Afghan-American artist Mariam Ghani talks about US-based and US-operated prisons, torture, the war on terror, Ferguson and the overlap of the military and prison industrial complexes. The daughter of Afghan president Ashraf Ghani further talks about slave labor in the Gulf and the work her and other artists re doing to do their part in ending their complicity. In this separate video, she talks about her short-film on/in Ferguson, her role as the first daughter of Afghanistan, (Afghan) womanhood and many more things. She’s great. Some of her work: 

Her short film The City and The City 
Her keynote conversation with her father, Ashraf Ghani at the 2015 Creativetime Summit
Her book, Afghanistan: A Lexicon
mariam ghani
I never think of myself as a fully entrenched insider when I'm making my work. I make my work from the borderline position—the perpetual diasporic position—as someone from the inside and outside at the same time. It's a good place for an artist to work from, where you realize both how much you know and don't know.

“I’ve always been really interested in literal and metaphorical border zones, places where different things meet and overlap and intersect each other,”


The second segment of this week’s Modern Art Notes Podcast features artist Mariam Ghani. 

The Saint Louis Art Museum is now showing Ghani in one of their ‘Currents’ shows, one in a series of solo exhibitions given to mid-career artists. “Currents 110: Mariam Ghani,” on view through July 12, features several Ghanis, including the 2014 video Like Water from a Stone and a new piece Ghani made while in residence at Washington University in St. Louis. Titled The City and the City, it uses China Mieville’s sci-fi, detective-noir novel, also titled “The City and the City,” as a way of examining unnamed but plainly hinted at fractures and segregations within a modern-day urban environment. The video runs about 30 minutes; an extended excerpt can be viewed above.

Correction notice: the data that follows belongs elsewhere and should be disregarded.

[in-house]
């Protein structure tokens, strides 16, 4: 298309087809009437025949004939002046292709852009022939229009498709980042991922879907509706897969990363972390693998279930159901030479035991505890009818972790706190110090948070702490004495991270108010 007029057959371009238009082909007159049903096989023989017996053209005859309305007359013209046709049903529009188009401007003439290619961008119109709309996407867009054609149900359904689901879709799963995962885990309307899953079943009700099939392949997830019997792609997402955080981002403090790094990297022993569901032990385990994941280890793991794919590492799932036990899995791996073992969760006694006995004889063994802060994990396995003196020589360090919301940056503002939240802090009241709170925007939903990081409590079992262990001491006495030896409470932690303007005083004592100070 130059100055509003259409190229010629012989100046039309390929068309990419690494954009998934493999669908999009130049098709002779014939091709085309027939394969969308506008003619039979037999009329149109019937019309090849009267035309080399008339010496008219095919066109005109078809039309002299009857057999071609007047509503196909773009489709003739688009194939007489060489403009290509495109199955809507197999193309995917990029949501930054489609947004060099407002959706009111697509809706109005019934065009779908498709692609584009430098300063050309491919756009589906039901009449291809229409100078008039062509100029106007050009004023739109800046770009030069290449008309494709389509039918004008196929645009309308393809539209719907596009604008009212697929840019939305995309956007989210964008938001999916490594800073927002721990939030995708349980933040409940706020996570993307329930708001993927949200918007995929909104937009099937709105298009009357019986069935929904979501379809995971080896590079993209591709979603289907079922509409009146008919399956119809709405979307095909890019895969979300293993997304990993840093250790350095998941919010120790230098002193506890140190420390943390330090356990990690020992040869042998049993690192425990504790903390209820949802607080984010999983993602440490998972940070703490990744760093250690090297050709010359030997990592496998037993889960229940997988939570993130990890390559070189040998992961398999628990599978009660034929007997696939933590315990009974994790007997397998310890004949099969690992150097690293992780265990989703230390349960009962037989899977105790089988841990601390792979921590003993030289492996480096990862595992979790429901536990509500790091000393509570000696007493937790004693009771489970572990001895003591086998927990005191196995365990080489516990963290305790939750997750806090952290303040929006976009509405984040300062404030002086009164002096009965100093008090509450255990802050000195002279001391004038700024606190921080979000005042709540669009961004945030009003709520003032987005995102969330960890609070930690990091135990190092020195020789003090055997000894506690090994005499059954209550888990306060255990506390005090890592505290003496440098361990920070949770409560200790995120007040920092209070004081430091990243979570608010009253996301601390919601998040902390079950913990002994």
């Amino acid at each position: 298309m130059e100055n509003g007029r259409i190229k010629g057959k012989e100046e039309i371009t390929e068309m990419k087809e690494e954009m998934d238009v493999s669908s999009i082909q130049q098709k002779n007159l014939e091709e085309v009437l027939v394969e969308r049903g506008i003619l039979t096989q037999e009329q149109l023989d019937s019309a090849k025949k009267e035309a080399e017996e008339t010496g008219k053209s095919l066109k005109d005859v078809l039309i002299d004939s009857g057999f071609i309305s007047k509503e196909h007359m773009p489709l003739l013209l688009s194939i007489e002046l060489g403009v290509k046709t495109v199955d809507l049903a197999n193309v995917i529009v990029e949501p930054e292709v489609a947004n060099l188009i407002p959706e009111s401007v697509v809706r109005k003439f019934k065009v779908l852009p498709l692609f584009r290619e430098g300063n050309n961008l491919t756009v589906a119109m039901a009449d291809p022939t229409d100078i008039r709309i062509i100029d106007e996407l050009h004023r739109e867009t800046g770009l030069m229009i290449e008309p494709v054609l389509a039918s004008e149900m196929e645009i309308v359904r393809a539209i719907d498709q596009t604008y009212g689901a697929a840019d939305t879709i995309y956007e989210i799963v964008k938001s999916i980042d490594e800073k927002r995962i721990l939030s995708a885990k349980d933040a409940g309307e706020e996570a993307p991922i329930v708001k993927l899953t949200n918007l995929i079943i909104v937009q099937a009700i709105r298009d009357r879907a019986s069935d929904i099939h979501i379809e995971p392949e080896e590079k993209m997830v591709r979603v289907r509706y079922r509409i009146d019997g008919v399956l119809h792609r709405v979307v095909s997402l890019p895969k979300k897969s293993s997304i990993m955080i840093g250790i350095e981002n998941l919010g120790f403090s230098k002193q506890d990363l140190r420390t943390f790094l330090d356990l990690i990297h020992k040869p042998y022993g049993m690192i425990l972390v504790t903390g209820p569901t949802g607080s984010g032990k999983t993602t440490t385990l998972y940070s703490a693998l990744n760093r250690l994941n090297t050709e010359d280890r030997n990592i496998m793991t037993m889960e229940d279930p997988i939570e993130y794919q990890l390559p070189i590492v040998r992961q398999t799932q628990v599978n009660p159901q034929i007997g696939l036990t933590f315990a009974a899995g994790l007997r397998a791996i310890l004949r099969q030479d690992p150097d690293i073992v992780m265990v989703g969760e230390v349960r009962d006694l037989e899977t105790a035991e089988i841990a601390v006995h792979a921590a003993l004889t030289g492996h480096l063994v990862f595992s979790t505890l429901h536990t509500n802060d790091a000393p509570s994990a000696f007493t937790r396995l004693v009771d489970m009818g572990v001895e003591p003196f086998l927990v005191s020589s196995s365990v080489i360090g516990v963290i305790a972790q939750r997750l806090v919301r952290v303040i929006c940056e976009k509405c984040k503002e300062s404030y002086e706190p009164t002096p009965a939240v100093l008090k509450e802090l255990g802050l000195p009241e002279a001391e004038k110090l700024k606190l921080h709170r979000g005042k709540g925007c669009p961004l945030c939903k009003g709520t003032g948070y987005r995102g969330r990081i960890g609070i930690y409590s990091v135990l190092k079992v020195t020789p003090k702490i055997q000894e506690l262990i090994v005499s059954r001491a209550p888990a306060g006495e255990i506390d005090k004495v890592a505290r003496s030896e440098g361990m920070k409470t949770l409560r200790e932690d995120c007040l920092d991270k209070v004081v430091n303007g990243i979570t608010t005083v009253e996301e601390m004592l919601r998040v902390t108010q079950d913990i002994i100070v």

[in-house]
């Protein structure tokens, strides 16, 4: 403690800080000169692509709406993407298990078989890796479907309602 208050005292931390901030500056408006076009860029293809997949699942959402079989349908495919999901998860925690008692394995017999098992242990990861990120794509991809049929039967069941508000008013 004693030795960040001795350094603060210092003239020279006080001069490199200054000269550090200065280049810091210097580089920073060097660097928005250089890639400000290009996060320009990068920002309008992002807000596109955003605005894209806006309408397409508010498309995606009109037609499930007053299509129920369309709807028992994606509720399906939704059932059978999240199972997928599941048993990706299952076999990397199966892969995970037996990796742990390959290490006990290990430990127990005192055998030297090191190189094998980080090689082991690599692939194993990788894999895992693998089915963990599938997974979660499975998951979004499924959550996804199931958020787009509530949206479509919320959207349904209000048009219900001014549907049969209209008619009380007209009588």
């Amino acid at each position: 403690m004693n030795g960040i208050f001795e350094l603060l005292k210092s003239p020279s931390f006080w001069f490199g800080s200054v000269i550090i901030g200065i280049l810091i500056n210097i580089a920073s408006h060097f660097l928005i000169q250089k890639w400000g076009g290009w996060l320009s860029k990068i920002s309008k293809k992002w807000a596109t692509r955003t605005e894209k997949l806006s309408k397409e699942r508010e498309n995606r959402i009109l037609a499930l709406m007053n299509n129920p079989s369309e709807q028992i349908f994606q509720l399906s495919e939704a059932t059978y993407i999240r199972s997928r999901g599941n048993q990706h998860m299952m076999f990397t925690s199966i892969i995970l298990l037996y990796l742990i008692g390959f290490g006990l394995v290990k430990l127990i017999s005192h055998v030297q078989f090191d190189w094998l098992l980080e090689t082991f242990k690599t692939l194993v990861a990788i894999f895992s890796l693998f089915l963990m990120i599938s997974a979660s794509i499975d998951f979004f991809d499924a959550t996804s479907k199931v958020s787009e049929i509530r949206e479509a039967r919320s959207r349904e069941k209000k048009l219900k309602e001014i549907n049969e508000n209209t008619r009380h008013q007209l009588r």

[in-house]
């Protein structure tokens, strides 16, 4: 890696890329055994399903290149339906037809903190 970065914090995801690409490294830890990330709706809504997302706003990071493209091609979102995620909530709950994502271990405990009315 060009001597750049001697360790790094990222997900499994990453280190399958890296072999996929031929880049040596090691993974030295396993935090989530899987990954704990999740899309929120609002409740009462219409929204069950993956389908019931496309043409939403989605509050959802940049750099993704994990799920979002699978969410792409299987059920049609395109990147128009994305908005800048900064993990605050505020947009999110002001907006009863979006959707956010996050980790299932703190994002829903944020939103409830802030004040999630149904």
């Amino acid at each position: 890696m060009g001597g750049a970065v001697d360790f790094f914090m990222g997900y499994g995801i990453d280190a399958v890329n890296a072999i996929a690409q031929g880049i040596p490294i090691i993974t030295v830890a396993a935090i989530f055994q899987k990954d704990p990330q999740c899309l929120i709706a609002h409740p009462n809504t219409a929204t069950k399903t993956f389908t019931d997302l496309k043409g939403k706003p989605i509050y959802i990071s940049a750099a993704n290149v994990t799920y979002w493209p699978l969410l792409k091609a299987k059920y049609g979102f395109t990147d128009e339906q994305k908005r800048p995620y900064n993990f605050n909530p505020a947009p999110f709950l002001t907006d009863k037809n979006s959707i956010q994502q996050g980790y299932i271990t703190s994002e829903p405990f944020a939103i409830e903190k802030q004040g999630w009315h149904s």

For more from Ghani, see her website.

How to listen to Ghani on this week’s MAN Podcast: Listen on SoundCloud, or subscribe to The MAN Podcast (for free) at:

Working across video, performance and photography, Mariam Ghani deals with issues of memory, history, language, loss and reconstruction, often in the Middle East. Her project, What We Left Unfinished, is an ambitious effort to reconstruct the truth of how Afghanistan existed and acted during the years of Afghani Communism (1978-1991). 

Mariam will study five films that were never edited or screened during this time–because of the nature of the Afghani state–and reconnect the original filmmakers with their unfinished works to produce a film about filmmaking that plays on the gaps between the world on-screen and the lived histories around the films.

Click here to learn more about What We Left Unfinished